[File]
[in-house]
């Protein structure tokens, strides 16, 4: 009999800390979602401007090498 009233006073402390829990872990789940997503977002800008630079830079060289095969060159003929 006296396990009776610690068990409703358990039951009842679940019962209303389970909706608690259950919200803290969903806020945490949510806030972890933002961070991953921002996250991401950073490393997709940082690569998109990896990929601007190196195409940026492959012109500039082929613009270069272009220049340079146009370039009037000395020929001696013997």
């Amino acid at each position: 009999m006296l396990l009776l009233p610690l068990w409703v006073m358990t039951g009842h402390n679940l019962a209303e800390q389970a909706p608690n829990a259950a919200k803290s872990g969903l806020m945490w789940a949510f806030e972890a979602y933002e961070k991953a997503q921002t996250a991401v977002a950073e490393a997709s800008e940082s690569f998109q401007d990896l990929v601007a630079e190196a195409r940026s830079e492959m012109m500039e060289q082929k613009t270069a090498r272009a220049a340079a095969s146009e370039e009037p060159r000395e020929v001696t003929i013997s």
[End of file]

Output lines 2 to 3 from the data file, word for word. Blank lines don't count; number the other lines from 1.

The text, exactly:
């Protein structure tokens, strides 16, 4: 009999800390979602401007090498 009233006073402390829990872990789940997503977002800008630079830079060289095969060159003929 006296396990009776610690068990409703358990039951009842679940019962209303389970909706608690259950919200803290969903806020945490949510806030972890933002961070991953921002996250991401950073490393997709940082690569998109990896990929601007190196195409940026492959012109500039082929613009270069272009220049340079146009370039009037000395020929001696013997």
């Amino acid at each position: 009999m006296l396990l009776l009233p610690l068990w409703v006073m358990t039951g009842h402390n679940l019962a209303e800390q389970a909706p608690n829990a259950a919200k803290s872990g969903l806020m945490w789940a949510f806030e972890a979602y933002e961070k991953a997503q921002t996250a991401v977002a950073e490393a997709s800008e940082s690569f998109q401007d990896l990929v601007a630079e190196a195409r940026s830079e492959m012109m500039e060289q082929k613009t270069a090498r272009a220049a340079a095969s146009e370039e009037p060159r000395e020929v001696t003929i013997s």